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Tuesday, September 29, 2009

The IT Rules

My family has discovered a British Series, the IT Crowd, about two techies in a corporate IT department. An American version never got past the pilot phase. 

One of the running jokes are the immediate responses given to anyone who calls.

  1. Have you tried turning it off and on?
  2. Are you sure it's plugged in?

My kids often track me down when the computer, cell phone, Wii or some of our many other tech devices don't work. Almost invariably I solve the problem by turning the device off and on, and in one case my daughter's cell phone wasn't charging because the charger wasn't plugged into the outlet. So I just remind them of the IT rules and they laugh but they'll forget for the next time.

So just remember: When in doubt, reboot. Too bad this usually doesn't work for fixing proofs.

12 comments:

  1. Ah yes. The good old Russian Space Station method.

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  2. xkcd has an answer for everything: http://xkcd.com/627/

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  3. This is a good intro to the show (30 seconds) for those who don't know it:
    http://www.youtube.com/watch?v=5oCHxB8d20s

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  4. The notion of ``a British Show'' or `an American Show'' may be completely lost on the current generations since you can always order things by netflix (I assume thats what Lance did) or buy them. The notion of ``the American version of a British Show'' may also stop happening since we can so easily access the original.

    Thanks for the Tip Lance- I may check it out!

    I always turn everything on and off before emailing staff. That works about 95% of the time.

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  5. P=NP if you just unplug it

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  6. A standard comment on this way of "fixing" IT problems is "Why do we tolerate this? You wouldn't tolerate this with your car."

    A few years ago, though, heading off on a 5-hour cross-country flight on an Embrayer 190 and after beginning our taxi we turned off to a corner of the airfield while they completely rebooted the airplane a couple of times until the systems worked to the pilot's satisfaction. The centrally-controlled seat-back digital entertainment system, which seemed to be working fine during the taxi, also had to be rebooted several times during the flight. Can cars be far behind?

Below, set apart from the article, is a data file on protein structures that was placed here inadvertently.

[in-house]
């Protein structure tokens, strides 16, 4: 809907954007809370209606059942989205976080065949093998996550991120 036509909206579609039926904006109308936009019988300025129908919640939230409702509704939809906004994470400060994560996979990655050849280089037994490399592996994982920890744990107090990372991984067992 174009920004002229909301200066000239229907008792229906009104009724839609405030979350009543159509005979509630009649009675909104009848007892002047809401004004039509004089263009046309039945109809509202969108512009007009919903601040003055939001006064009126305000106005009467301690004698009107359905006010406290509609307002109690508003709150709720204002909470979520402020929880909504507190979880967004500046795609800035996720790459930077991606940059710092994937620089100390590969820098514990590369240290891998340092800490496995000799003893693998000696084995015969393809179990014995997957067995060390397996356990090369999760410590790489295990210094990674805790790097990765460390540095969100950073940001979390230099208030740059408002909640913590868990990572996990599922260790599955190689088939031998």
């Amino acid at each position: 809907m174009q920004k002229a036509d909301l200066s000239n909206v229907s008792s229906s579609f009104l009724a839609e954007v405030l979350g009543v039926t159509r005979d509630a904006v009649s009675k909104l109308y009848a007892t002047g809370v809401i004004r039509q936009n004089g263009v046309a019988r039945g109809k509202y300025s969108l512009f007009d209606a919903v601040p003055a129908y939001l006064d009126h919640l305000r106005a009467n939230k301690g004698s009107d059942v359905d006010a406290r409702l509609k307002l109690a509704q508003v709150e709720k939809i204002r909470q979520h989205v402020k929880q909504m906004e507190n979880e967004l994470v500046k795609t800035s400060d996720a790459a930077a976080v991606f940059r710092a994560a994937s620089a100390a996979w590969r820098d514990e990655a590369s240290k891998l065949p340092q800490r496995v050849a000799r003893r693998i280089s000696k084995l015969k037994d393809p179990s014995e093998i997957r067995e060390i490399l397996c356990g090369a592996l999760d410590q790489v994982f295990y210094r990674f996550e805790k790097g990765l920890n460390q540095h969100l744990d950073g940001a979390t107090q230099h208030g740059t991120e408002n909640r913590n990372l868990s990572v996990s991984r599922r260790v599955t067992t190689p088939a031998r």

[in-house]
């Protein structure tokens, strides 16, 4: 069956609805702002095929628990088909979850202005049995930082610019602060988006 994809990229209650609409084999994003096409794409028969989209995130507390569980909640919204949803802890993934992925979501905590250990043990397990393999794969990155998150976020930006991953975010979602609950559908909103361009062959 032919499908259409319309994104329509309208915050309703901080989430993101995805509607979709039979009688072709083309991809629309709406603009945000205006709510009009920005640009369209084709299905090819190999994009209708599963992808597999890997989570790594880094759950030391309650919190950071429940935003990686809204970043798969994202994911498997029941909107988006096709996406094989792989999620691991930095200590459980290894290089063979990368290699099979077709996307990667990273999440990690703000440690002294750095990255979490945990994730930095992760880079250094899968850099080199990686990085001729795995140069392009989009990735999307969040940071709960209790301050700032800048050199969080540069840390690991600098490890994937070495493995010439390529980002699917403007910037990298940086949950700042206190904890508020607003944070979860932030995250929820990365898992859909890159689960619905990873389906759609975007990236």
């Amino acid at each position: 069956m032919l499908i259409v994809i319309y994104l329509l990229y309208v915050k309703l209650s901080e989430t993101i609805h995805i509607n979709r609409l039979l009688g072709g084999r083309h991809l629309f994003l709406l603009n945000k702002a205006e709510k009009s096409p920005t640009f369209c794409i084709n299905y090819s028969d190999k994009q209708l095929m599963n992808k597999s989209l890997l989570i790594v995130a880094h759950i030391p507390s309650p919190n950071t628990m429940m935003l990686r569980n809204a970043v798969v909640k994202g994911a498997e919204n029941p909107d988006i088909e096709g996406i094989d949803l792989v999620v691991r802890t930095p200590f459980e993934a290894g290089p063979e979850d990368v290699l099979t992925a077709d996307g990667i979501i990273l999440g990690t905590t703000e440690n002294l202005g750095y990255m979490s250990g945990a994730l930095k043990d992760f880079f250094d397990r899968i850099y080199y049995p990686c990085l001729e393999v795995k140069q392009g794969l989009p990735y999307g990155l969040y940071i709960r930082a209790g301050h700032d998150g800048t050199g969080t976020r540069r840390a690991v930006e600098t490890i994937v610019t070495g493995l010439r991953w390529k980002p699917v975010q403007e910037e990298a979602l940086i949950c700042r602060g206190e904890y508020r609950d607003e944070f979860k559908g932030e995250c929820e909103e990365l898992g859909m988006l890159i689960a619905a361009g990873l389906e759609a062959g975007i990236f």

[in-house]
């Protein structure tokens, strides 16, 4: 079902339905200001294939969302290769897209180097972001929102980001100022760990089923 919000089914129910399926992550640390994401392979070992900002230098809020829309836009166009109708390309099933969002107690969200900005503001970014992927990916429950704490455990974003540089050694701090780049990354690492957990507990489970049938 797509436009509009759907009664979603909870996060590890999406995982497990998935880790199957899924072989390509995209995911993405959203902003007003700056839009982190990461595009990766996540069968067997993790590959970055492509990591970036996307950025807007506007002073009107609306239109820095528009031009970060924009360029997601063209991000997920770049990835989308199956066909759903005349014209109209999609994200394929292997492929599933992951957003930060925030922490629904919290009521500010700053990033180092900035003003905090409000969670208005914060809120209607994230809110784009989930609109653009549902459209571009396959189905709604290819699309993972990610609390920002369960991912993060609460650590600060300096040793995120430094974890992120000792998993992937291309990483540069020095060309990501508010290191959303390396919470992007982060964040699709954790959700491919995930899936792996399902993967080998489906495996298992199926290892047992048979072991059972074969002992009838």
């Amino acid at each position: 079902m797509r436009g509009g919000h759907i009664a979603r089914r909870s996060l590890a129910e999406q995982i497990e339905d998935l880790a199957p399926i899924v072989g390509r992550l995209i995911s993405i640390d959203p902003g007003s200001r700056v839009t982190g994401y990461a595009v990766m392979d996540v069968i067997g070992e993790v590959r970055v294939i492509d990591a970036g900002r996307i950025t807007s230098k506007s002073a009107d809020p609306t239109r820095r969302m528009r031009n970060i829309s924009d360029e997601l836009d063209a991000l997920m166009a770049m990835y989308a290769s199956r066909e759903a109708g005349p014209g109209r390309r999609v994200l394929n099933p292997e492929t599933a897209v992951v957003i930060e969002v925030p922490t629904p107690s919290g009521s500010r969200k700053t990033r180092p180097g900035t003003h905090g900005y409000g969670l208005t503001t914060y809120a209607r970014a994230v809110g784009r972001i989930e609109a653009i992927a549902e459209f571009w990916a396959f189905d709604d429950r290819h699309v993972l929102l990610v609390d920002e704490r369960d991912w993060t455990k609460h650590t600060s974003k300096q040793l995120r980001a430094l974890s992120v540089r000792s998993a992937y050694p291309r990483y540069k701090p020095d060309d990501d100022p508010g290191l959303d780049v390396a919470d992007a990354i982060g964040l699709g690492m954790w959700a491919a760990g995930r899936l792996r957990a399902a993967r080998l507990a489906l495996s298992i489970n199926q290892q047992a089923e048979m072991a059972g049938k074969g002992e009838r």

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  7. I find that this mention usually breaks proofs. Especially if you wait until the next day to re-explain them.

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  8. Maybe debugging proofs by rebooting does not work, but debugging LaTeX sure does!

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  9. I think starting a hopelessly stuck proof/algo approach from scratch (but keeping the partial results from previous attacks around for reference/plugging in) could help. Others agree?

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  10. Bill: I don't think the notion of British vs American show is going anywhere. Fundamentally it is based in different cultural norms, particularly differing senses of humor. Even if everything's available online, many Americans may not find British shows funny (or vice versa), but would find an American version with similar premises funny.

    For example, I find The Office very funny. I watched the (original) British version of The Office on Netflix. I did not find it nearly as funny. (I am an American.)

    A related but slightly different phenomenon happens with books. For example, the American edition of Harry Potter has modified the idioms and slang from the original British.

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  11. "When in doubt, reboot. Too bad this usually doesn't work for fixing proofs."

    I dunno, isn't a proof by contradiction basically just running the proof until it crashes and then rebooting?

    "For example, the American edition of Harry Potter has modified the idioms and slang from the original British."

    I never understood that. Apparently, American kids are fine with letters being delivered by hyper-intelligent magical owls, but would be completely thrown by calling those letters "the post".

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  12. I never understood that. Apparently, American kids are fine with letters being delivered by hyper-intelligent magical owls, but would be completely thrown by calling those letters "the post".

    Some of it is just silly, but other cases are genuinely confusing. For example, I (an American) read a British edition where Harry got a jumper for Christmas. I was pretty sure it wasn't a dress, and I thought it might be a sweater, but I had to look it up to be certain.

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